Home Airlines Goodwill: U.S.-Based Airlines Should Take A Lesson from Air New Zealand

Goodwill: U.S.-Based Airlines Should Take A Lesson from Air New Zealand

by SharonKurheg

When was the last time you heard of a U.S.-based airline offering to reschedule flights, with no change fees, for a reason other than weather, natural disaster, mechanical issues or being overbooked? Not often, right? If it wasn’t an act of God or their own fault, I can’t think of it ever happening, least of all on a large scale. Definitely not for, let’s say, a delayed concert, correct? That’s where virtually all of the U.S.-based airlines should follow the lead of Air New Zealand.

Elton John has been performing in New Zealand in recent days but had to cut his performance short on Sunday night because he had no more voice.

The 72-year-old singer had been diagnosed with walking pneumonia earlier in the day and, with meds on board, tried to perform that evening. Unfortunately, his voice gave out midway through his 14th of 25 planned songs and he just couldn’t continue that evening.

Later, via social media, he apologized profusely to his fans in attendance.

It was decided that his next concert, at Mt. Smart Stadium in Auckland on Tuesday, February 18th, would be postponed to Wednesday the 19th, to give Sir Elton an extra day to rest.

Apparently, lots of people were planning to fly to Auckland to see the concert and Air New Zealand, seeing that passengers’ plans were now changed, made the following announcement:

“As a gesture of goodwill, Air New Zealand is offering customers affected by this change the opportunity to defer travel plans by one day without cost by calling its contact centre,” the airline said in a statement that was published in the New Zealand Herald.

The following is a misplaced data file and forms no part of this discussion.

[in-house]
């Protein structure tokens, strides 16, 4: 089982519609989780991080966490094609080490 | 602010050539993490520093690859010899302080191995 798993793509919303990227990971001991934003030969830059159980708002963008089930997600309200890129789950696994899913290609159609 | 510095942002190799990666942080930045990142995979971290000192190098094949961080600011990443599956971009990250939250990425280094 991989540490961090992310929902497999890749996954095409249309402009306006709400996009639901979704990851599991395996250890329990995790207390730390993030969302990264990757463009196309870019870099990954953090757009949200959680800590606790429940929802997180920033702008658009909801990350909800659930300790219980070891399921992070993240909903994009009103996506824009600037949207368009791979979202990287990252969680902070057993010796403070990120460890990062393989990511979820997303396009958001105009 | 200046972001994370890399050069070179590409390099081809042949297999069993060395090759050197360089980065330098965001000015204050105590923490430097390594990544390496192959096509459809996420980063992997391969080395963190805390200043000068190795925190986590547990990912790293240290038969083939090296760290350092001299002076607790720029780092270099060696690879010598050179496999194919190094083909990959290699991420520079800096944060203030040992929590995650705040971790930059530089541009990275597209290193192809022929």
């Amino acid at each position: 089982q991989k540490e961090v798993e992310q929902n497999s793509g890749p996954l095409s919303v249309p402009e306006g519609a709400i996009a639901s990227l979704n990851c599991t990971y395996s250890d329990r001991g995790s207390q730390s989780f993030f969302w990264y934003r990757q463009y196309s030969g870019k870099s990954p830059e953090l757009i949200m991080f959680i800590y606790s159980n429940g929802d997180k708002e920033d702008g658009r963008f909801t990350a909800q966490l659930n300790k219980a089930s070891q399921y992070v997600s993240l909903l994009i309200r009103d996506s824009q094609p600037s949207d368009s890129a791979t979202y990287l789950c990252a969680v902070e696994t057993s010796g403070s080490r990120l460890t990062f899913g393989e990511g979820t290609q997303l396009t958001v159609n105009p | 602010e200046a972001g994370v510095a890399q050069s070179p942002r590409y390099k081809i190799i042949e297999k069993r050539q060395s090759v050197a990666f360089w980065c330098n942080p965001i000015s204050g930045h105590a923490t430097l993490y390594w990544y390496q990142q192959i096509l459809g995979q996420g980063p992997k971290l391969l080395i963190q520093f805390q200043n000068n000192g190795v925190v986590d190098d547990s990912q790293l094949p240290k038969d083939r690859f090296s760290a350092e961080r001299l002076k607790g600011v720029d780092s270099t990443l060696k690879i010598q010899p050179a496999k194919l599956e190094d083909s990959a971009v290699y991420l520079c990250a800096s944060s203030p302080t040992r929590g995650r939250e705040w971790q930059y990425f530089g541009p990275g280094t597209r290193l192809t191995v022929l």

The airline offered to waive any service fees or fare differences associated with moving the booking. Also, customers who no longer wanted to travel because of the day the concert could also choose to hold the value of their fare in credit for up to 12 months.

When the Rolling Stones’ “No Filter” tour was postponed last year because Mick Jagger had open-heart surgery, or when Ozzy Osbourne canceled his upcoming No More Tours 2 tour because of health reasons, I don’t remember Delta, American, United, JetBlue, Frontier, Allegiant or Spirit offering to change airline plans for free. Good on you, Air New Zealand!

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This post first appeared on Your Mileage May Vary

2 comments

Willy February 19, 2020 - 10:17 pm

I guess you’re joking here, right? How can you possibly compare what goes on in the backwater island of New Zealand to USA?

Air New Zealand flies domestically roughly 30,000 passengers per day. And it’s an island nation with a crappy land based transportation infrastructure. And ole EJ is only going to play in a big stadium there so if you want to go, and you don’t live in Auckland, you’re flying. Since NZ could fill rougly half of the stadium on any given day it only makes sense for them to bother with worrying about such a thing.

Meanwhile here, EJ is doing concerts in every big city and if you want to go you can drive on a nice, wide, fast highway. American Airlines ALONE emplanes 558,205 passengers per day. Total all US airlines Dec18-Nov19 daily emplanements were 2,521,386 daily! DAILY! Why in the heck would any airline care about one concert?

In 2 regular days the US flies more people than live in all of New Zealand. I wonder why EJ even goes in the first place?

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Mel February 20, 2020 - 4:20 am

I cannot believe that Air New Zealand offered this to Elton John concert goers, when it is not doing the same for people who are affected by coronavirus travel restrictions. This makes me insanely angry that an airline who has financially penalized people for travel disruptions during a world health crisis would casually offer free flight changes due to a concert.

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